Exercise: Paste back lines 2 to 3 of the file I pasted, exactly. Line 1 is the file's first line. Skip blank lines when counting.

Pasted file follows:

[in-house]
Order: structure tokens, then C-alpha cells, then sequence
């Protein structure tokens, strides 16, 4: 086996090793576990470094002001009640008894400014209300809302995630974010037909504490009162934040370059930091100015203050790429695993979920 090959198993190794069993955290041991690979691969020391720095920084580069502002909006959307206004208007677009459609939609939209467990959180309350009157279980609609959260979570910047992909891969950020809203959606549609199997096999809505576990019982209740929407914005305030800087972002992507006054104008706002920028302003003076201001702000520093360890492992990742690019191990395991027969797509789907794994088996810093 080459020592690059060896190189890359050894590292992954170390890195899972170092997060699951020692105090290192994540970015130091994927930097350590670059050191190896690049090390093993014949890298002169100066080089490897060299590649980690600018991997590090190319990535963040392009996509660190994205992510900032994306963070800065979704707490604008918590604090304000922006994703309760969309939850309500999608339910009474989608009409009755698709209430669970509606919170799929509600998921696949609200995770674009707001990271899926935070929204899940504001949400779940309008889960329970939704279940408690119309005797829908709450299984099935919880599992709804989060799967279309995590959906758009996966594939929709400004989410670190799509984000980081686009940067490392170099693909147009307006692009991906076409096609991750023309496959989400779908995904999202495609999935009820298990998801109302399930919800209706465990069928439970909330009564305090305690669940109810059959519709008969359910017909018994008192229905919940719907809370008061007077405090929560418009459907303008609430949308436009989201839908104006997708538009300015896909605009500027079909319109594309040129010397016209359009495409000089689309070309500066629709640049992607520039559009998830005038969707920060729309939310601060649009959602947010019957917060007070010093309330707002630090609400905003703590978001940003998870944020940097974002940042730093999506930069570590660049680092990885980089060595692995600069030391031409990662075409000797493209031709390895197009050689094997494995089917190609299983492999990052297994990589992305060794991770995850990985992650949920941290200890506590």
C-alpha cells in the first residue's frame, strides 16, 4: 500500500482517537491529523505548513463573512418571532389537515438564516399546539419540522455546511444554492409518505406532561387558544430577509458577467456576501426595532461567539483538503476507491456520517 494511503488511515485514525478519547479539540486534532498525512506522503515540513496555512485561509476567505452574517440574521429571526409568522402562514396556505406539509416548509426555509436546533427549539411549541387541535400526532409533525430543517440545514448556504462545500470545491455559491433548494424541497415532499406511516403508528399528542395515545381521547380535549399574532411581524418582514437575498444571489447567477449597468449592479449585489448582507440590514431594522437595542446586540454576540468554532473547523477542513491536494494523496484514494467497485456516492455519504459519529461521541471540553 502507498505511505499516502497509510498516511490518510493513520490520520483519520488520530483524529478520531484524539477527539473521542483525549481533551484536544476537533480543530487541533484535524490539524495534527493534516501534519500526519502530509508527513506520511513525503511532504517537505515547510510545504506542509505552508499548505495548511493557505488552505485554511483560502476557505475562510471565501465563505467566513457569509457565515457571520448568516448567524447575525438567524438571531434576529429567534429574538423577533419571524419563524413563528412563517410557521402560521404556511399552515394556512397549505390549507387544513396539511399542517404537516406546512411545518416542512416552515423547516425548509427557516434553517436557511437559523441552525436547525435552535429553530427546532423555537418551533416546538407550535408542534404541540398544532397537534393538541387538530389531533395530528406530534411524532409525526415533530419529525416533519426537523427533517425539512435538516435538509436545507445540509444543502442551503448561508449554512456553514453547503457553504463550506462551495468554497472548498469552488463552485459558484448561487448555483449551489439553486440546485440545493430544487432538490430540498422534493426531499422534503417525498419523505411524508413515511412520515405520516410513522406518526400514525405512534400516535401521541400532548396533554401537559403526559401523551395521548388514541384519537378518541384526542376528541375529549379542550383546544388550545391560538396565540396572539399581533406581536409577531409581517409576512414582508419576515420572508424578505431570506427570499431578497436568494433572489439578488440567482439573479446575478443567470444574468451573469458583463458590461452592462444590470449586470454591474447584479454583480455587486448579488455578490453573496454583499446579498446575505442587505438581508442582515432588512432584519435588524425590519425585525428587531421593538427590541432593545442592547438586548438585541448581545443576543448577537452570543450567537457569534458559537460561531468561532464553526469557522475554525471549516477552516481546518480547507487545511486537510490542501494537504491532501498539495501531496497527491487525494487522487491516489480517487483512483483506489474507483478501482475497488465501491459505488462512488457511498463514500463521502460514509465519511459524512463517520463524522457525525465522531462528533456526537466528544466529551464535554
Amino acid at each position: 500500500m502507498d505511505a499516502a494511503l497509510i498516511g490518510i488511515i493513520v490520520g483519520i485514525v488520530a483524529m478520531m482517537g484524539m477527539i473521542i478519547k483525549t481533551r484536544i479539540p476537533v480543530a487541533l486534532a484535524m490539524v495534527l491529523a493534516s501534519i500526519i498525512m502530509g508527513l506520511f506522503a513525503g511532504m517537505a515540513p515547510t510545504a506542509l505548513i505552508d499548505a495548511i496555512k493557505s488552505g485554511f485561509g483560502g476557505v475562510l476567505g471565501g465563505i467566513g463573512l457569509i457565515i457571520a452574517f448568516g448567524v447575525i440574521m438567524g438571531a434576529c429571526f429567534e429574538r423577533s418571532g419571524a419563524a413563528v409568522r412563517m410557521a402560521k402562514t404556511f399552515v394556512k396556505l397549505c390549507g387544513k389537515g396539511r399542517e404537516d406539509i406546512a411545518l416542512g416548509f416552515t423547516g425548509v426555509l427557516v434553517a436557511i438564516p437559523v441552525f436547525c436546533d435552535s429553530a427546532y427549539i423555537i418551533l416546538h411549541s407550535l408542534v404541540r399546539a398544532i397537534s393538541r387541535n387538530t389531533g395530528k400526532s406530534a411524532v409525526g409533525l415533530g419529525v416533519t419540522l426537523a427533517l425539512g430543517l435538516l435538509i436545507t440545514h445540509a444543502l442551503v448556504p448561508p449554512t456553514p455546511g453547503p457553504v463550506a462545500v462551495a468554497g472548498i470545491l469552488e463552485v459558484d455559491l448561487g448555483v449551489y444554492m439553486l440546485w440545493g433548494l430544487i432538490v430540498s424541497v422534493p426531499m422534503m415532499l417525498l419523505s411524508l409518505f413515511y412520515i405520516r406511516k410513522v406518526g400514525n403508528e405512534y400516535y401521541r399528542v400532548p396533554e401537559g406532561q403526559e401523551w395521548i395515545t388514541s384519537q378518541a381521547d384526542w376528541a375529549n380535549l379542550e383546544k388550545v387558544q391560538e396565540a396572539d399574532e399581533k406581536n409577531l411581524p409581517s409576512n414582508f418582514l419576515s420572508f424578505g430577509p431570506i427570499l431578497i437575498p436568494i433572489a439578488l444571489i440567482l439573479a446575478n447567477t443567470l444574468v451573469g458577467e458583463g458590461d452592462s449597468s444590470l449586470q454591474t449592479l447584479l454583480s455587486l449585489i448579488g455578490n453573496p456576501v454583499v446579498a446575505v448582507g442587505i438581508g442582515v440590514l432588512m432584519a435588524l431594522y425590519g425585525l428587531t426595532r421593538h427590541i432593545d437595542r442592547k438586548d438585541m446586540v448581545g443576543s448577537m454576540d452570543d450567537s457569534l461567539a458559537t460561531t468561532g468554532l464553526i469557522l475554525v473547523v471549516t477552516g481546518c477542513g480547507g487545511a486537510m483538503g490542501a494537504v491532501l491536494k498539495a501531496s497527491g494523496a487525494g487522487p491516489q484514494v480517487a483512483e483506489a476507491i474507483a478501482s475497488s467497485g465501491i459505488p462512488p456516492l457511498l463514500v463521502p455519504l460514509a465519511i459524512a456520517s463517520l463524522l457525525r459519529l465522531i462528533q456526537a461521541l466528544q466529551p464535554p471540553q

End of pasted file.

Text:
Order: structure tokens, then C-alpha cells, then sequence
């Protein structure tokens, strides 16, 4: 086996090793576990470094002001009640008894400014209300809302995630974010037909504490009162934040370059930091100015203050790429695993979920 090959198993190794069993955290041991690979691969020391720095920084580069502002909006959307206004208007677009459609939609939209467990959180309350009157279980609609959260979570910047992909891969950020809203959606549609199997096999809505576990019982209740929407914005305030800087972002992507006054104008706002920028302003003076201001702000520093360890492992990742690019191990395991027969797509789907794994088996810093 080459020592690059060896190189890359050894590292992954170390890195899972170092997060699951020692105090290192994540970015130091994927930097350590670059050191190896690049090390093993014949890298002169100066080089490897060299590649980690600018991997590090190319990535963040392009996509660190994205992510900032994306963070800065979704707490604008918590604090304000922006994703309760969309939850309500999608339910009474989608009409009755698709209430669970509606919170799929509600998921696949609200995770674009707001990271899926935070929204899940504001949400779940309008889960329970939704279940408690119309005797829908709450299984099935919880599992709804989060799967279309995590959906758009996966594939929709400004989410670190799509984000980081686009940067490392170099693909147009307006692009991906076409096609991750023309496959989400779908995904999202495609999935009820298990998801109302399930919800209706465990069928439970909330009564305090305690669940109810059959519709008969359910017909018994008192229905919940719907809370008061007077405090929560418009459907303008609430949308436009989201839908104006997708538009300015896909605009500027079909319109594309040129010397016209359009495409000089689309070309500066629709640049992607520039559009998830005038969707920060729309939310601060649009959602947010019957917060007070010093309330707002630090609400905003703590978001940003998870944020940097974002940042730093999506930069570590660049680092990885980089060595692995600069030391031409990662075409000797493209031709390895197009050689094997494995089917190609299983492999990052297994990589992305060794991770995850990985992650949920941290200890506590």